Your essentials are things you heavily rely on during the day. It can be an item like your bag or wallet, a space like your home office, or even the app you use to take notes.
But if that thing, whatever it is, is so overrun with junk that it fails at its duty then it’s time to put it back in order.
Your simple task is to take a few minutes to identify an essential that needs to be organized such as your wallet, desk drawer, or digital file storage. Then, if you can’t do it then and there schedule a date and time to
The simple act of clearing, cleaning, and properly arranging has strong psychological effects. If you struggle with this exercise it may be worth deeper introspection and a more concerted effort to maintain order in your life and space.
Tip 3: Say no when you must
Easier said than done? No! Easy to say and carry through and I’ll explain exactly how.
We often get ourselves in trouble by gut-reacting with a resounding yes to commitments we haven’t properly assessed.
There’s a time and place for spontaneity, but in many cases we need to think before we speak or act and there are two ways to do this:
First, avoid confirming spontaneous requests (or making in-the-moment decisions) until you’ve had a moment to evaluate their importance. Clear context puts you in a better position to make sound decisions.
Second, don’t say maybe when you really mean no. We often do this when we feel obligated to please or appease the requester.
The issue here is that the request will linger in the back of your mind, you’ll likely delay making a decision, and then you will either begrudgingly go through with it or eventually tell the person no (causing them disappointment because you didn’t manage their expectations well).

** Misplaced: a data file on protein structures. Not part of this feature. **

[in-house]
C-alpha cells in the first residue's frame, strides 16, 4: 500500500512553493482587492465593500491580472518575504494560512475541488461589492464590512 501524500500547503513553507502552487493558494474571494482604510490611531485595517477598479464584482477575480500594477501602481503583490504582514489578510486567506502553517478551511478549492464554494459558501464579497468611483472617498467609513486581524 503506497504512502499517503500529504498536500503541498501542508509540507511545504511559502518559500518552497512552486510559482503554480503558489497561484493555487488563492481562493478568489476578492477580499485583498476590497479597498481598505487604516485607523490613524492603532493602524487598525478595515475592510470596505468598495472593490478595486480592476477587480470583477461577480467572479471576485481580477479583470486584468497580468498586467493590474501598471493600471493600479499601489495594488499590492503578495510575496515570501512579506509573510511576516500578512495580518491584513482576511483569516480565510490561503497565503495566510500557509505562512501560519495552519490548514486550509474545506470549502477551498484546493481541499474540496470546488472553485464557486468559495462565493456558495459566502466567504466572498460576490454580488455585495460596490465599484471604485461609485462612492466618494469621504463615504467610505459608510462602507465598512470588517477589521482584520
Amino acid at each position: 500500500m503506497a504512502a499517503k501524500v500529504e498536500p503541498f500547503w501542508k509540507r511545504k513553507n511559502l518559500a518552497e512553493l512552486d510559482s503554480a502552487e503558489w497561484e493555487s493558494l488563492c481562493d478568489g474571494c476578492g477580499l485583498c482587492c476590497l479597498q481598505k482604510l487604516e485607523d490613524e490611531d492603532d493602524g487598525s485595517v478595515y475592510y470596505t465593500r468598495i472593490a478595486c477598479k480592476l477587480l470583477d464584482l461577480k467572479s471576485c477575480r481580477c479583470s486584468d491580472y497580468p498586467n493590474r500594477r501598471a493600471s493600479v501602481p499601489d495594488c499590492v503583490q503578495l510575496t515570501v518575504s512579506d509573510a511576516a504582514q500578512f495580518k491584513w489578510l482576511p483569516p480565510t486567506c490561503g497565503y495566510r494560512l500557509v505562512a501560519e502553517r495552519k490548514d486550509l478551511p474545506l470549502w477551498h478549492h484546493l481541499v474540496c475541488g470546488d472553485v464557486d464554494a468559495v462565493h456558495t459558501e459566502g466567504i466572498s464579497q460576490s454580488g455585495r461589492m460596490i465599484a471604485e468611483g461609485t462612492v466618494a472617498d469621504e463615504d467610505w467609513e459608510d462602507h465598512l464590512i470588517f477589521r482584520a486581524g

Saying no or I don’t know (instead of an automatic yes or half-hearted maybe) gives you the space to think. Then you can quickly use the Eisenhower principle, or whatever other tactic you prefer, to thoroughly evaluate the request.
For additional insight and ideas on why and how to say no read this.
Tip 4: Fix the nagging issues
I have a bad habit of ignoring little irksome things. I tell myself they are too small to matter or convince myself that I’m being petty by focusing on them instead of other more pressing matters.
For example, our kitchen waste bin irritates me because it’s too small, unattractively displays the trash bag, and doesn’t contain scent very well.
It would only take me 10 minutes to research an alternative and order it online but I’ve put it off for months.
If there are little things that are constantly nagging us that take less than a few minutes to address — then why don’t we just do it?
The issue could be that perfectionism is causing procrastination.
Like me, you may secretly fear not being able to do the task thoroughly or perfectly. You may have high standards and subconsciously believe that you don't have the time, money, energy, or other resource to meet the demands you’ve imposed on yourself.
Something as simple as replacing subpar appliances (in my case), making that customer service phone call, or running a quick errand is triggering undue feelings of inadequacy.
So you (and I) come up with some excuse to delay the task when we’re really trying to avoid the imminent failure we conjured in our minds.
For example, my situation is driven by a keen sense of aesthetic and strong desire to have order in my environment. I don’t want just any trash bin - I want the most beautiful and technically advanced trash bin.
But because my ideal trash bin is likely a $200 indulgence (that conflicts with my views on minimalism and would send my frugal partner into a frenzy) then I just choose to ignore it assuming a lesser option would be inadequate.